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Who Will You Choose?  Consider This When Deciding WordPress or SquareSpace

I made the move from WordPress to SquareSpace and haven’t looked back.

When I first started to look for a web hosting service, I did not know much about what I was getting myself into.  I was very green and had no idea how websites were even built.  I searched around Google and found that most everyone I came across were using WordPress.  

Terms to be familiar with:

Your domain is your web address: www.yourbusinessname.com.  WordPress is a content management system which acts as the back end to your website.  Both of these can be obtained through sites like GoDaddy or BlueHost.  
 
SquareSpace is a SAAS (software as a service) where the content management system is composed of a hosting service, website builder, and blogging platform. You can purchase your domain through them or one of the providers.

A theme is a precoded format for your website layout that you can purchase.  This takes most of the hard work out of designing your own site, but some have better features than others, so be picky when choosing the right one for you.


Signing up for WordPress was easy.  I first went to BlueHost to register my domain and installed WordPress through my BlueHost account.
 
Next, I purchased the Canvas Theme WooThemes.  I selected Canvas because I thought it would be easier to have more options when designing my web site.  After about 6 months of frustration, I realized there was way too much customization and coding knowledge required to get where I wanted my page to be. 

I then found Total Theme by ThemeForest.  Each theme is usually around $80-100 and buying yet another theme was not ideal since my site had not even launched at that point.  But I was desperate and elated I found Total.  I had been complaining to my hubby “Why don’t they make this easier?!”.  Sure enough “they” do - I just didn’t know it at that point.

Total theme offers a front end editor that has a drag and drop feature.  This is nice because you no longer have to switch back and forth between the back end (where you make edits) and the front end (your actual web page) to see the changes you are making.  Most of the front end editing features are for formatting of fonts, colors, and layout.  You still need to access the back end to write posts and for all of the ‘heavy lifting’ like installing plug-ins.

Finally, I launched my site at the beginning of April 2015.  I liked my site’s layout and content well enough at that point to launch and needed to start generating traffic.

I was still spending too much time in the back end with plug-ins and setting changes.  I had to rely on my hubby for trouble shooting and overall was spending too much time on my site’s design.  I wanted to focus more on my blogs and overall business.  

Then came along SquareSpace.  I had been up and running for about a month, which does not seem like a long time, but the time I have to work on my site is extremely limited right now and every minute counts.  The less I had to spend working on the design and overall functionality of my site was all the more time I could spend writing these wonderfully written blogs to you.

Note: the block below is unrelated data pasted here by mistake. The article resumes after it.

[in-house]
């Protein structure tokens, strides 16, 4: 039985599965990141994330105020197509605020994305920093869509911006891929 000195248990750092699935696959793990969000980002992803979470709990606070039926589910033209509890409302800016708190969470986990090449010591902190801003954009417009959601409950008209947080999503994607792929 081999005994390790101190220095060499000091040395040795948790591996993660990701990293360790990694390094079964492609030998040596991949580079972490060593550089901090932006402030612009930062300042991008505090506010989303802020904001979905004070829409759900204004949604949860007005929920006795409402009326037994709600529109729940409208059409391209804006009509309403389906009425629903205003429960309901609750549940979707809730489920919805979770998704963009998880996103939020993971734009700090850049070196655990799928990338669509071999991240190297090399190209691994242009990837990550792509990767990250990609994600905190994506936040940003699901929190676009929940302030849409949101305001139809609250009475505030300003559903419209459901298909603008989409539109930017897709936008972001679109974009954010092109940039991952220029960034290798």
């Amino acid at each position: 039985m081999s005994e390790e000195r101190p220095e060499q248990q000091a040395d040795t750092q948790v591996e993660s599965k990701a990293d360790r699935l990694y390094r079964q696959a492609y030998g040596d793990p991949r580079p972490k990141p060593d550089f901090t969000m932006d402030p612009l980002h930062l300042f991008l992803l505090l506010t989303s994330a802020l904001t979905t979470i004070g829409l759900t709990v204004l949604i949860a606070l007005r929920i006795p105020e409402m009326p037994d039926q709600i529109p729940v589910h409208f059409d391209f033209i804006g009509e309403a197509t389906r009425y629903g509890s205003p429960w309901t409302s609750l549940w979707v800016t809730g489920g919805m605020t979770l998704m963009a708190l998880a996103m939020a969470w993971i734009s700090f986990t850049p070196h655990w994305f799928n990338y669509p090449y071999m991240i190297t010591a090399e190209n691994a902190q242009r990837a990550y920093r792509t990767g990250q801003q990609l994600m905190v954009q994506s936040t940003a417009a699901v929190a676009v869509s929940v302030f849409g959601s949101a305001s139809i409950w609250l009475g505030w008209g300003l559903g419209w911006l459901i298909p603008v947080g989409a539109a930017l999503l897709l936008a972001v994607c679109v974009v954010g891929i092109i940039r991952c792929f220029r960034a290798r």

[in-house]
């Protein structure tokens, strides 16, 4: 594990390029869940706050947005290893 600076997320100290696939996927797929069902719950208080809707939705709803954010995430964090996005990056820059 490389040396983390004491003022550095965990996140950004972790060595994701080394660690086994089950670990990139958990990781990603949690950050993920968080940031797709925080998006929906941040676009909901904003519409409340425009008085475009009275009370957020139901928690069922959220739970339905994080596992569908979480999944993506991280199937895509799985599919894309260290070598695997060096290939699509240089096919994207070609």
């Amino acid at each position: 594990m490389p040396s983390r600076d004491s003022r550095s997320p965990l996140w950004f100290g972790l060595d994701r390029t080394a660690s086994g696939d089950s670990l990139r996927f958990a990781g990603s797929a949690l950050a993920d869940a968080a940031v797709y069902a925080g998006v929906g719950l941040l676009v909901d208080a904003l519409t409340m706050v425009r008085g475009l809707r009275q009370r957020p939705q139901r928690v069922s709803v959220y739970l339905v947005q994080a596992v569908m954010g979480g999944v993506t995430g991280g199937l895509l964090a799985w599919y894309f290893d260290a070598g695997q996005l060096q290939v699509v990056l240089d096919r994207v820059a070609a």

SquareSpace is perfect for someone like me

I want a simple and clean, yet fully functional site with my own domain and not something like www.yourbusinessname.someoneelsesbusinessname.com.  An example of the latter would be www.yourbusinessname.wiz.com.  When you sign up for site like Wiz, you are generating traffic for them, not you. 

With SquareSpace, you have all the bells and whistles of WordPress like SEO optimization, ecommerce options that are simple to use, customizable layouts, free themes to choose from, and so on.  The nice part is you don’t have to worry about plug-ins.  You even have features similar to the HelloBar built right in.  The price is very competitive to WordPress and other hosting sites with options to upgrade depending on the level of service you require for your business. 

So what’s the catch?

The only downsides that I’ve been able to find are the current limitations to having user log-ins and subscription based accounts.  Users have been requesting these features to be added and we hope SquareSpace is listening.  What does this mean? If you have a portion of your site where you need people to have a user ID and password to view the content which is normal for a subscription based account, you’ll have to use a third party:

Currently, you cannot have subscription based accounts with reoccurring payments through a SquareSpace account.  But where there is a will there is a way.  In this case, a workaround.  SquareSpace has a great tutorial on how to integrate your site with MoonClerk. MoonClerk is integrated with Stripe to accept payments.  TinyPass and MediaPass are other options.  

One more awesome thing about SquareSpace.  Their customer service rocks.  If you can’t find what you need through their wonderfully detailed help tutorials and the Q&A section has failed you, you can submit a ticket or contact them through their live chat and they get right back to you.  They were so prompt in answering some issues I was having with my site, that I started to have email-response-time shame; they were that tentative to my issue.

Will I ever go back to WordPress?  It’s not likely.  What will you do?